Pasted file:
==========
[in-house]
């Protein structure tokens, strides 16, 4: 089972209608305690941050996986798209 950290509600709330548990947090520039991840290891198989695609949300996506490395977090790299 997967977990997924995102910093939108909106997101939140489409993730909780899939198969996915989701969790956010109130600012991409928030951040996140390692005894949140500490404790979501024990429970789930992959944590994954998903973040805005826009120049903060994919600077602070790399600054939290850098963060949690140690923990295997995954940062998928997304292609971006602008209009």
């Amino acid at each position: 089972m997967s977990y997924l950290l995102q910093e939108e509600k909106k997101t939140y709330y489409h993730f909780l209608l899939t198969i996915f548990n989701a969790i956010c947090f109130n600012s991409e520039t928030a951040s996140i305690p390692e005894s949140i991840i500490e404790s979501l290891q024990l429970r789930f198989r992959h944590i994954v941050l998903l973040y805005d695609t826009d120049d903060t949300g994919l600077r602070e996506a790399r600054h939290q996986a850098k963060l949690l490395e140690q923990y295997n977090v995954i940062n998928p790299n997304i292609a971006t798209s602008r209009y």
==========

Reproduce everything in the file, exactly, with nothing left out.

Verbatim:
[in-house]
């Protein structure tokens, strides 16, 4: 089972209608305690941050996986798209 950290509600709330548990947090520039991840290891198989695609949300996506490395977090790299 997967977990997924995102910093939108909106997101939140489409993730909780899939198969996915989701969790956010109130600012991409928030951040996140390692005894949140500490404790979501024990429970789930992959944590994954998903973040805005826009120049903060994919600077602070790399600054939290850098963060949690140690923990295997995954940062998928997304292609971006602008209009």
């Amino acid at each position: 089972m997967s977990y997924l950290l995102q910093e939108e509600k909106k997101t939140y709330y489409h993730f909780l209608l899939t198969i996915f548990n989701a969790i956010c947090f109130n600012s991409e520039t928030a951040s996140i305690p390692e005894s949140i991840i500490e404790s979501l290891q024990l429970r789930f198989r992959h944590i994954v941050l998903l973040y805005d695609t826009d120049d903060t949300g994919l600077r602070e996506a790399r600054h939290q996986a850098k963060l949690l490395e140690q923990y295997n977090v995954i940062n998928p790299n997304i292609a971006t798209s602008r209009y």